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Eric Schmidt is stepping down as Alphabet’s executive chairman

Eric Schmidt announced yesterday that he would be stepping down as the Executive Chairman of Alphabet’s Board of Directors at the next regular board meeting in January 2018.... Read the rest of this post here


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Google’s first CEO Eric Schmidt is stepping down as Alphabet’s executive chairman

eric schmidt google alphabet chairman

Eric Schmidt, Google's first CEO and longtime executive at the company, is stepping down from his current role as executive chairman of Google parent company Alphabet. Schmidt will not leave the company, as he'll continue with his role on Alphabet's board of directors, and in a role as a "technical advisor."

Schmidt was first brought on by Google's founders, Larry Page and Sergey Brin, as the CEO of Google. He was responsible for taking the company public, and for transitioning it from a search engine into a company with interests from mapping to mobile operating systems.

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Google’s first CEO Eric Schmidt is stepping down as Alphabet’s executive chairman originally appeared on BGR.com on Thu, 21 Dec 2017 at 17:28:34 EDT. Please see our terms for use of feeds.

Eric Schmidt will officially step down as Alphabet’s executive chairman

Enlarge / Eric Schmidt, former executive chairman of Alphabet Inc., in Paris in 2017. (credit: Christophe Morin/IP3/Getty Images)

Alphabet Inc. issued an announcement on Thursday confirming a major executive shake-up: Eric Schmidt is out as the company's executive chairman of the board of directors, effective when the company holds its next board meeting in January 2018. At that point, he will transition to a role of "technical advisor" for Alphabet and still serve on its board as a member.

"Larry [Page], Sergey [Brin], Sundar [Pichai], and I all believe that the time is right in Alphabet's evolution for this transition," Schmidt said as part of the announcement. "The Alphabet structure is working well, and Google and the Other Bets are thriving." He noted one possible explanation for the transition: to "expand" his efforts in the worlds of philanthropy and "science and technology issues." (This could, among other things, include more vocal opposition to lobbyists and other firms who denounce climate change and net neutrality.)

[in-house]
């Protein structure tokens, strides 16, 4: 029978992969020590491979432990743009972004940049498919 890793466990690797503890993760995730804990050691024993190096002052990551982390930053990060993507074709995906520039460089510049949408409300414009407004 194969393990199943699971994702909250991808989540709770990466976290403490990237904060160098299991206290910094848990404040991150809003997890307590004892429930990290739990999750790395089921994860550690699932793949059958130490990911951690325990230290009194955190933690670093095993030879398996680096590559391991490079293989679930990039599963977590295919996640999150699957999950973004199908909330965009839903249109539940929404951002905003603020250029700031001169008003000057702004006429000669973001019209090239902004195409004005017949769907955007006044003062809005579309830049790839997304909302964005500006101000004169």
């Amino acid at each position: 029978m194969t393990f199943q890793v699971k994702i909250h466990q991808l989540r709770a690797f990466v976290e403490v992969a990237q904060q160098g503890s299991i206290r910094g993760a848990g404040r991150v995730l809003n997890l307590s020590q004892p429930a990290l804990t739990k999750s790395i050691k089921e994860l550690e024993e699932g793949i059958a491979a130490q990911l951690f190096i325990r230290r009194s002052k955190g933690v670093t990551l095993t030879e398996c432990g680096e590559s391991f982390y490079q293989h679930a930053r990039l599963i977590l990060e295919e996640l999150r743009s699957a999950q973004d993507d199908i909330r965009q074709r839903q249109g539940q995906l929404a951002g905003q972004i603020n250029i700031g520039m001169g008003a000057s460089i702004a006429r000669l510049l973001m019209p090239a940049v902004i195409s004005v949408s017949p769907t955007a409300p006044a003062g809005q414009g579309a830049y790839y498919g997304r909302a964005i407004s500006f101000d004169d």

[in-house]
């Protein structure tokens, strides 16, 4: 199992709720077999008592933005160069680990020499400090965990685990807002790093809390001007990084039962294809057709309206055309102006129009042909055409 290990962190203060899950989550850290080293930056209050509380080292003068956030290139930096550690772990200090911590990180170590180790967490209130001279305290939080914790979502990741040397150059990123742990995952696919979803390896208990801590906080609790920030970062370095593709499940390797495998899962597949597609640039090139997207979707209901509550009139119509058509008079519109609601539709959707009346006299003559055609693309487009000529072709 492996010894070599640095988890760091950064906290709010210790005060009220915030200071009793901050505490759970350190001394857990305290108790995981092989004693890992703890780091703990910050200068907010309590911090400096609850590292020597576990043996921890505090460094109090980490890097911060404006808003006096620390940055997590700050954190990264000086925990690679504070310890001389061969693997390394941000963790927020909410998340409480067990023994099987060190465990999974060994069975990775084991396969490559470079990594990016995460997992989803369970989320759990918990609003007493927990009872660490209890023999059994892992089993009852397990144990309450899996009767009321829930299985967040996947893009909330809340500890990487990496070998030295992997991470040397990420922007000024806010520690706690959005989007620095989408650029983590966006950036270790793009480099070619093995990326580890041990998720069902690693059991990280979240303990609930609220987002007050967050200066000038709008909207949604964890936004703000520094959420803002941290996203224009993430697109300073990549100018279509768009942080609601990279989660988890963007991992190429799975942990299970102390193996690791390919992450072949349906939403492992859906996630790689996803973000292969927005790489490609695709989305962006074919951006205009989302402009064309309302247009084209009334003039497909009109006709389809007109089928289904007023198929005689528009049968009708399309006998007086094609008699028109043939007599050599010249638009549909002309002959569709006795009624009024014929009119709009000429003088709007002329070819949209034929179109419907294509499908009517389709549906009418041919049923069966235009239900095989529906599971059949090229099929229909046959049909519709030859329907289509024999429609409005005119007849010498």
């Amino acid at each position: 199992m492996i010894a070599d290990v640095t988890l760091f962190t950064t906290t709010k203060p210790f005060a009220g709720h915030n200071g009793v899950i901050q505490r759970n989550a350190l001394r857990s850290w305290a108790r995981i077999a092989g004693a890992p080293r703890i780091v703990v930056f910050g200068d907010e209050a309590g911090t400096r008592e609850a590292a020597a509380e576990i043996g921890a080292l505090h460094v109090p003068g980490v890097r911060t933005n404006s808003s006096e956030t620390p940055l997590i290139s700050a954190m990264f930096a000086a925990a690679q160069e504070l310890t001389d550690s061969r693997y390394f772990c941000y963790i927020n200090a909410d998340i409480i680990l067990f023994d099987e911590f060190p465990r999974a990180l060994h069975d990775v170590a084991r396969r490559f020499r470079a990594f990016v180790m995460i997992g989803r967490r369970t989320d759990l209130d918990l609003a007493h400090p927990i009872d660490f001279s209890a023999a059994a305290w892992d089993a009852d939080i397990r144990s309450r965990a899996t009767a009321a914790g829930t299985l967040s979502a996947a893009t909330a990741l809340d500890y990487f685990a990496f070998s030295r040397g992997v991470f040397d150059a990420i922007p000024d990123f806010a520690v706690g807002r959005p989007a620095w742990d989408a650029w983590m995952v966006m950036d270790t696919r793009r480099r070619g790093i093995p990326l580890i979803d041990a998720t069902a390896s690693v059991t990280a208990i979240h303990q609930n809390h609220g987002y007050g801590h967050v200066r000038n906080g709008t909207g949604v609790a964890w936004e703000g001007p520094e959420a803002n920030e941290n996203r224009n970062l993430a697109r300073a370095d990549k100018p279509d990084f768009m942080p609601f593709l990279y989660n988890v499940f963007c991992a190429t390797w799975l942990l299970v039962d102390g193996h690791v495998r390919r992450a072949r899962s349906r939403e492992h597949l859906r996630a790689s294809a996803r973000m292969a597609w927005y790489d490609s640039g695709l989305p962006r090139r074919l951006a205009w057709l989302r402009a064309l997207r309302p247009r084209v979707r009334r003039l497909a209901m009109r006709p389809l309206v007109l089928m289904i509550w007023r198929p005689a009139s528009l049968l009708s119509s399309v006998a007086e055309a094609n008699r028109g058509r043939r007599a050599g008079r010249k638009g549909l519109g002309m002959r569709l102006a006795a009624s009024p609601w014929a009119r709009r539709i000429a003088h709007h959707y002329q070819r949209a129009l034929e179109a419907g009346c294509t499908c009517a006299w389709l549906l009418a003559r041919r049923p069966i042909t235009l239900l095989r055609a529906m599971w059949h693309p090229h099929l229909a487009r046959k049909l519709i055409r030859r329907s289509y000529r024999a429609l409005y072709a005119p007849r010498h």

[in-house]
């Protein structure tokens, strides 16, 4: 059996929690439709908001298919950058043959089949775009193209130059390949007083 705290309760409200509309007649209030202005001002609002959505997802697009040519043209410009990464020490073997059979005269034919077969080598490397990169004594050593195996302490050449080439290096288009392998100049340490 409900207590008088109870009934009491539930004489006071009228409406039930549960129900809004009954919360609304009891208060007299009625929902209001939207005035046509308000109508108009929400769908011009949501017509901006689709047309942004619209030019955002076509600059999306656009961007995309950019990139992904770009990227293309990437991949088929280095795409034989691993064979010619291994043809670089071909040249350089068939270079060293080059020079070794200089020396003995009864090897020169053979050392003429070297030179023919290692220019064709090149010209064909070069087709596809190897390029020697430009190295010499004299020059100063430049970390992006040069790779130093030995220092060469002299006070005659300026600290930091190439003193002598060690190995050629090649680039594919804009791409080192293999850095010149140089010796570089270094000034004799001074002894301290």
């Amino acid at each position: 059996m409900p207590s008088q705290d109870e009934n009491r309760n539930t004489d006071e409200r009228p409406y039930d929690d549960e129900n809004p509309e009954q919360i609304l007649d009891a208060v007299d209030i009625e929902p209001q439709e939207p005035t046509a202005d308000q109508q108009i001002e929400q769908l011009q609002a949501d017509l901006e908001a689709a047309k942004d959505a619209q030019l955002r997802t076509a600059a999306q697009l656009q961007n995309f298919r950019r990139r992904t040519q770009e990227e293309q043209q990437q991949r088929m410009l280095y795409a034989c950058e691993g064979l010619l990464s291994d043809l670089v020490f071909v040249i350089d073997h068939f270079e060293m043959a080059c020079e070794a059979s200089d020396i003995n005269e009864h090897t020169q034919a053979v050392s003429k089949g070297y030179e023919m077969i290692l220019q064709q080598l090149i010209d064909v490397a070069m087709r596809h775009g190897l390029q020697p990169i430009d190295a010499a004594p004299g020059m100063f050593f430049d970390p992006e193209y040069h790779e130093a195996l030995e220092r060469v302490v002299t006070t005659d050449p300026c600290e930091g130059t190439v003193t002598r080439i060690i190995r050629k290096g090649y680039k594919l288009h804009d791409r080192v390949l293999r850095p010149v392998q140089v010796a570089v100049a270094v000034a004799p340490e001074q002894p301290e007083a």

The announcement includes statements from Alphabet CEO Larry Page and independent board director John Hennessy thanking Schmidt for 17 years of contributions to Google and Alphabet. It also suggests that a "non-executive chairman" will be appointed in 2018.

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Google will use lasers instead of fiber to deploy high-speed internet

Google Project Loon lasers, high-speed internet

There are two main components to getting an entire nation online: the last mile, and the backbone. The often-talked-about "last mile" is the final piece of the puzzle, the cable running to each house, or the wireless link between your cellphone and a nearby tower.

But in order for that last mile to work, it has to be hooked up to something. Normally, that means a dedicated fiber line running from the cell tower to a local exchange, which is time-consuming and costly to run. So, faced with the challenge of bringing rural India online, Google is trying something very different.

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Google will use lasers instead of fiber to deploy high-speed internet originally appeared on BGR.com on Mon, 18 Dec 2017 at 21:01:23 EDT. Please see our terms for use of feeds.

Pixel won’t get KRACK fix until December, but is that really a big deal?

Enlarge / *For various interpretations of "Up to date." (credit: Ron Amadeo)

In October, security researchers discovered a major vulnerability in a Wi-Fi's WPA2 security called "KRACK." This "Key Reinstallation Attack" can disrupt the initial encryption handshake that happens when an access point and a device first connect, allowing an attacker to read information assumed to be securely encrypted. It's possible to totally defeat WPA2 encryption using KRACK, allowing a third party to sniff all the Wi-Fi packets you're sending out. Any device that uses Wi-Fi and WPA2 is most likely vulnerable to the bug, which at this point is basically every wireless gadget on Earth.

Google and the rest of the OEMs are working to clean up Android's KRACK epidemic, and on Monday, Google addressed the bug in the November Android Security Bulletin. A patch was posted this week to the Android Open Source Project (AOSP) repository, and at the same time, Google started rolling out a November security update to Google Pixel and Nexus devices. But if you read the bulletin closely, you'll see the November security patch for Google devices does not contain the KRACK fix.

Google's Android security bulletin is not the clearest thing on Earth. The company posted three different general Android security bulletins for November on Monday, labeled "2017-11-01," "2017-11-05," and "2017-11-06." The Pixel/Nexus specific security page mentions that Google is pushing out only the "11-05" update to devices, leaving OEMs to deal with the rest. However, Google also had language saying the "11-05" release "addresses all issues in the November 2017 Android Security Bulletin," which would suggest a KRACK fix.

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